I’d been going for several hours through all these tiny villages, lots of farmland, meadows with cows on them, basically landscape that looked as rural as it comes. So when I got to La Chaux-de-Fonds it was quite a bit of a shock. There were no suburbs, it was rural countryside, then you come over the ledge of a small hill and suddenly there’s this large, busy city in front of you! No suburbs at all, in an instant you cross from rural farmland into metropolitan city. And all this at over 1000 metres above sea level.
La Chaux-de-Fonds is interesting for other reasons too. It’s the centre of the Swiss watch industry, but more importantly, almost the entire city got destroyed in a fire in the 18th century and when it was rebuilt, it was done so by following a grid layout. Something that is quite foreign to European cities. This means the city also looks like nowhere else in Switzerland. While it still has typically Swiss buildings, it all feels quite odd with roads that are almost completely straight and at 90 degree angles. It is a pretty city though, even if there isn’t much of note to see.
13th August 2018
I woke up, surprisingly, to rain. It had been so hot and dry in Switzerland for so long, I really hadn’t expected this. But it was wet and remarkably cool this morning. That probably had something to do with being a long way up too.
It’s a pity though. I don’t really mind riding in the rain so much, but what I find is that when it’s raining, you tend to not see much. It becomes more of a ride just to get from A to B. It also informed the route I was taking today to a degree. Initially I had planned to head towards Neuchatel and then Thun, but that more direct route looked a bit harsh in this weather because there is a lot of climbing and downhill along the way. Instead I chose the longer, but easier, route which went via Biel. A route that, in nice weather, is likely also incredibly pretty as it follows this incredibly long valley downhill all the way into Biel. But I barely stopped along the way until I actually got to Biel where I then had lunch.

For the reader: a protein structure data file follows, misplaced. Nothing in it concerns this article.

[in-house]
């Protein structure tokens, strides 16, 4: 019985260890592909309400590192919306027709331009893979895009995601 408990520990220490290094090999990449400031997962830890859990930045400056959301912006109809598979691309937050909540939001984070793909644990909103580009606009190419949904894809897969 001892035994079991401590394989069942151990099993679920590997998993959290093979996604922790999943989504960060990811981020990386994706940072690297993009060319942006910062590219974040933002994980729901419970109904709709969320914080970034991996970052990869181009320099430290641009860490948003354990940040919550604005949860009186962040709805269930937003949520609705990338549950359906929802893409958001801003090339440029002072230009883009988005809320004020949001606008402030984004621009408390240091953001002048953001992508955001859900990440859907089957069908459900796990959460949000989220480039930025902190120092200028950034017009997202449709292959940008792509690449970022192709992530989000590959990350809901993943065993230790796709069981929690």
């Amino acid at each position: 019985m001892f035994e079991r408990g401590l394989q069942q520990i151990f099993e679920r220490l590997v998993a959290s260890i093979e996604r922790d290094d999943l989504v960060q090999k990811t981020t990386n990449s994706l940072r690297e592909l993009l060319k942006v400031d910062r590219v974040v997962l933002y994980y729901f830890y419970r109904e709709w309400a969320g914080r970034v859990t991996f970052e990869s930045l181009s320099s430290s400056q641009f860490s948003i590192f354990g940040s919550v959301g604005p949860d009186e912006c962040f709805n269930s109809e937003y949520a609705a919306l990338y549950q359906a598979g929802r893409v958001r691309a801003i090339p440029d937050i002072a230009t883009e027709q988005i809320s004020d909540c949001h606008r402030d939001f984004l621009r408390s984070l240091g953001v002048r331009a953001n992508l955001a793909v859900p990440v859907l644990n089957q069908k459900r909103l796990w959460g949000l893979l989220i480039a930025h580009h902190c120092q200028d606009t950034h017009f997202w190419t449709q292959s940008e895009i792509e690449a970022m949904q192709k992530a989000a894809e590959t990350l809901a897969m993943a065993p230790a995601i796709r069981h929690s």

Somewhat unexpectedly, while I had lunch the rain stopped. I was also down from the mountains and it was quite warm again. Nothing like the heat of the last few days but far more pleasant than the chill I felt up in the Jura mountains. From Biel I headed towards Bern. At times there was even a bit of sun poking through the clouds, although never for long. I skirted Bern and headed straight south towards Thun. I’d wanted to stay there overnight, but Thun in the high-holiday season is damn near impossible to afford so I ended up staying a few kilometres out of town in Heimberg instead. With impeccable timing, just before arriving there the rain started again. Luckily that didn’t last long, so after a shower and change of clothes I went into Thun. I’d been here before but only very briefly. Thun is an incredibly beautiful city though. Much larger than I had remembered, quite touristy, but I can see why everyone wants to come here. The setting right along the lake, on a couple of river islands is amazing and the city itself looks almost cliche Switzerland pretty.
14th August 2018
I had booked myself into the hotel in Heimberg for two days. I still had a couple of days left on my Swiss rail pass that I bought to get to the family reunion a few days ago. So I took the opportunity to make today a “rest” day and explore the country by rail. A few days ago I was in Zermatt but didn’t have enough time to get up to the Gornergrat. But Thun, even though it’s on the other side of a huge mountain range, is very close to Zermatt and Swiss railways go everywhere, even tunneling through that mountain range which meant I could get there relatively quickly. Sounds like a plan!
Annoyingly the weather, although it was no longer raining, hadn’t really cleared up that much. It was still quite overcast and cooler than it had been for some time.